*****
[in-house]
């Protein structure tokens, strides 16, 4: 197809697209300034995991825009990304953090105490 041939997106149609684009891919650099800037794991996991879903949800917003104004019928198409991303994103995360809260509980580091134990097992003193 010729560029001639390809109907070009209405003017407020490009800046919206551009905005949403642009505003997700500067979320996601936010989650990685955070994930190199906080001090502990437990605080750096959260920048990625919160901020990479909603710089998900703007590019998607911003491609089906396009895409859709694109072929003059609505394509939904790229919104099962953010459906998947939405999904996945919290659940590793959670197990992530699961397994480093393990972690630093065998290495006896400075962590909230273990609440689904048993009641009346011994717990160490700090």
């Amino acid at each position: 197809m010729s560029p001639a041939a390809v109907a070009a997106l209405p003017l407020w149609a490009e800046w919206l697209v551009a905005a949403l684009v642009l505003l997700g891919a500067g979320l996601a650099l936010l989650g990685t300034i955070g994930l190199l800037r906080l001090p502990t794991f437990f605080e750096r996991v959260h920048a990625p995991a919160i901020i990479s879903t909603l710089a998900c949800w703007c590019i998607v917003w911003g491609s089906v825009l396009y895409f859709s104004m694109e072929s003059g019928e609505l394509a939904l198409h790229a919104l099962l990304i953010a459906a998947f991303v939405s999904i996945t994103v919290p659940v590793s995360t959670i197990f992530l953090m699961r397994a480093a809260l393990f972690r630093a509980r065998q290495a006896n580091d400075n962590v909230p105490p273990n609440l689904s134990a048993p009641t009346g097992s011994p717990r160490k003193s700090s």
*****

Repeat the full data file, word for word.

[in-house]
């Protein structure tokens, strides 16, 4: 197809697209300034995991825009990304953090105490 041939997106149609684009891919650099800037794991996991879903949800917003104004019928198409991303994103995360809260509980580091134990097992003193 010729560029001639390809109907070009209405003017407020490009800046919206551009905005949403642009505003997700500067979320996601936010989650990685955070994930190199906080001090502990437990605080750096959260920048990625919160901020990479909603710089998900703007590019998607911003491609089906396009895409859709694109072929003059609505394509939904790229919104099962953010459906998947939405999904996945919290659940590793959670197990992530699961397994480093393990972690630093065998290495006896400075962590909230273990609440689904048993009641009346011994717990160490700090």
């Amino acid at each position: 197809m010729s560029p001639a041939a390809v109907a070009a997106l209405p003017l407020w149609a490009e800046w919206l697209v551009a905005a949403l684009v642009l505003l997700g891919a500067g979320l996601a650099l936010l989650g990685t300034i955070g994930l190199l800037r906080l001090p502990t794991f437990f605080e750096r996991v959260h920048a990625p995991a919160i901020i990479s879903t909603l710089a998900c949800w703007c590019i998607v917003w911003g491609s089906v825009l396009y895409f859709s104004m694109e072929s003059g019928e609505l394509a939904l198409h790229a919104l099962l990304i953010a459906a998947f991303v939405s999904i996945t994103v919290p659940v590793s995360t959670i197990f992530l953090m699961r397994a480093a809260l393990f972690r630093a509980r065998q290495a006896n580091d400075n962590v909230p105490p273990n609440l689904s134990a048993p009641t009346g097992s011994p717990r160490k003193s700090s």